Do you know your own dominance?

For the title of director and above, [emotional intelligence] scores descend faster than a snowboarder on a black diamond. CEOs, on average, have the lowest EQ scores in the workplace. ~Travis Bradberry

Photo by Chris Sabor on Unsplash

This week I’ve read a number of social media posts that are of a similar theme. I’ve seen these posts before. However, I would have thought (or hoped) with the intensity of recent events that some of these individuals, who I know personally, would not take such a definitive stance.

The perspective in these posts is a refute to white privilege with statements like “I’m white and I had to work really hard to get where I’m at.” When I hear or read statements like that, I can’t help but think, that is really missing the point. And it’s exactly because you are a part of the dominant group that you can’t see what privileges you really have, or that in fact, you are exerting your dominance.

How dominance can go unrecognized.

Here’s an analogy. Years ago I moderated many focus groups using a traditional focus group set-up with the participants in one room and the client in another room viewing through a one-way mirror. The participants would speak their minds, knowing that the client was on the other side of the window, but because they couldn’t see or hear them (no interaction allowed), the participants said exactly what they thought without holding back. They were intentionally put in a position of dominance.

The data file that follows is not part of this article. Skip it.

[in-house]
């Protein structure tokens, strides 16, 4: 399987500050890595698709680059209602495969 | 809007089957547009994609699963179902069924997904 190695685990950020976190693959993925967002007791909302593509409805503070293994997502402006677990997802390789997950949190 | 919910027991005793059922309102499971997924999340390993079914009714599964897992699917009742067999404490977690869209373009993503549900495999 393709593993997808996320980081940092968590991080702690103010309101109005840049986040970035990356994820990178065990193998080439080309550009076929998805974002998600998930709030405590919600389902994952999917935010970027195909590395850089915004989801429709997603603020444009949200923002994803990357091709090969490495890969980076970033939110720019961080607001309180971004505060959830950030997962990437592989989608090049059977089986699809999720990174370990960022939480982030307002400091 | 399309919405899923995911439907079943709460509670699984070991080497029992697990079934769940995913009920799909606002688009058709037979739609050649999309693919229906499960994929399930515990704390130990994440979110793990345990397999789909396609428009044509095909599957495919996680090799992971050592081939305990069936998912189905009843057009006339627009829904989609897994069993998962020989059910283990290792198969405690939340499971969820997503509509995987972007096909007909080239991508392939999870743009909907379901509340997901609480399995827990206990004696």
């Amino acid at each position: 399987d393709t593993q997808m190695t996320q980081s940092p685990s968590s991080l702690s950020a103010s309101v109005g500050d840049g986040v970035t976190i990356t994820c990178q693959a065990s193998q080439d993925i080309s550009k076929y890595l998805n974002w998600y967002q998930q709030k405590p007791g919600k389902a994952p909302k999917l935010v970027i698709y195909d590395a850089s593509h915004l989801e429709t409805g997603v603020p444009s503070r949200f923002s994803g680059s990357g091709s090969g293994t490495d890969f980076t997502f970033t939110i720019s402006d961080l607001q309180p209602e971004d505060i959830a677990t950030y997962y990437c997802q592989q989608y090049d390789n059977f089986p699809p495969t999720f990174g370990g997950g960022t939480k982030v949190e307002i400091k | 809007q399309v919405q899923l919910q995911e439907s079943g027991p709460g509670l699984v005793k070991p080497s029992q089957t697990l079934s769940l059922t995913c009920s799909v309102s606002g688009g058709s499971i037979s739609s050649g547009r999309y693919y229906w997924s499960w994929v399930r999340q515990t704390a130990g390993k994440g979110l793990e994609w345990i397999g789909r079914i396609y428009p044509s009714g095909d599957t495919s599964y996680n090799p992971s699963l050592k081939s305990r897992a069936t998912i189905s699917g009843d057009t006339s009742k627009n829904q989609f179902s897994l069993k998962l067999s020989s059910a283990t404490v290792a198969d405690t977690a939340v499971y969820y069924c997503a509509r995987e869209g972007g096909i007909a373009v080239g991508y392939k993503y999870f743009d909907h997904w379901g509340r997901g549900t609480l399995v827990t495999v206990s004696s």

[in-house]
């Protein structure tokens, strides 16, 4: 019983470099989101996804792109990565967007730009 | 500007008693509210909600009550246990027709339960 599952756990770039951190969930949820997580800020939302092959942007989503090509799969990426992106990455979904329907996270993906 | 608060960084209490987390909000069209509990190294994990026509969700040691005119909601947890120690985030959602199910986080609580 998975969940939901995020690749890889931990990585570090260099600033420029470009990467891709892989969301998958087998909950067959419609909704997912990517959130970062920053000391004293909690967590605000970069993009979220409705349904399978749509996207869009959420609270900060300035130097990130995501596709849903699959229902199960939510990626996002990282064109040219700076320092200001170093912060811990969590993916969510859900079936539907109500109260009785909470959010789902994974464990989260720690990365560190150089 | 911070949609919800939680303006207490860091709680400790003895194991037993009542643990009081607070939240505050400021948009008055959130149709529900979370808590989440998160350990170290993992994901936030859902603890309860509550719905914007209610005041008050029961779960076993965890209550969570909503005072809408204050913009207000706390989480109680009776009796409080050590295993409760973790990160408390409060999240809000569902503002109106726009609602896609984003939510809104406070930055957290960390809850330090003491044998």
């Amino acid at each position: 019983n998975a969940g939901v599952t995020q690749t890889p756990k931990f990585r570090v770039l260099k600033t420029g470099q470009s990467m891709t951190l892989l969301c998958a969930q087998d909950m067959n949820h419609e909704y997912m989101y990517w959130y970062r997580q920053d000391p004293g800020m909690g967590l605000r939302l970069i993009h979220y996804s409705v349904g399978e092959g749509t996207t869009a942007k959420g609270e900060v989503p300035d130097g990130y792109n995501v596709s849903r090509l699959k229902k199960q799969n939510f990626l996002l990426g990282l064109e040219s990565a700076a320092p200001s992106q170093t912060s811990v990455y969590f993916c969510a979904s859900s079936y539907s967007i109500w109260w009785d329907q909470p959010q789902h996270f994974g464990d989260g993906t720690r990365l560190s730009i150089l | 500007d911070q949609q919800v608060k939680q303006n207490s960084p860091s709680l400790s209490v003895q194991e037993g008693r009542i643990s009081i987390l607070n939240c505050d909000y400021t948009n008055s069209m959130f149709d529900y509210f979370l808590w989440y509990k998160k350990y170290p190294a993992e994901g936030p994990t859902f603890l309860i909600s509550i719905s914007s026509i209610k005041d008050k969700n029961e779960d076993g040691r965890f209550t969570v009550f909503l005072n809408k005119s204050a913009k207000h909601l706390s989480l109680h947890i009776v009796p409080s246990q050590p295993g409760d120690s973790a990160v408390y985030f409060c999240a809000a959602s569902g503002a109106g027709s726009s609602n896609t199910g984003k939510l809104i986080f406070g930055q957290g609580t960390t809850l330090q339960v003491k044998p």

In a similar way, we are also put in positions of dominance, even without our choosing. It may be our upbringing, our gender, the color of our skin, or even our job title. It may be nothing we did, but simply the position we hold that causes us to have dominance.

I see this played out in organizations every day with job titles. Travis Bradberry describes it this way. “Once leaders get promoted, they enter an environment that tends to erode their emotional intelligence. They spend less time in meaningful interactions with their staff and lose sight of how their emotional states affect those around them. It’s so easy to get out of touch that leaders’ EQ levels sink further.”

Seeing our own dominance and lack of EQ is hard work.

One way to avoid playing the role of the emperor with no clothes when it comes to dominance and EQ is to intentionally spend time in meaningful interactions with those who are different from you. That may be people of different backgrounds, upbringing, etc. For organizational leaders, that will also mean stepping away from your computer, getting out of the C-Suite, and having truly meaningful interactions with employees at all levels in the organization.

Like my focus group participants, it’s easy to play the dominant role when there are no meaningful interactions with someone in a different role. And if there are no meaningful interactions, you will be unaware of the dominance you wield.

Where are you dominant, really? How can you have meaningful interactions with those people? Meaningful interactions with people different from yourself is another way to lead with bold grace.

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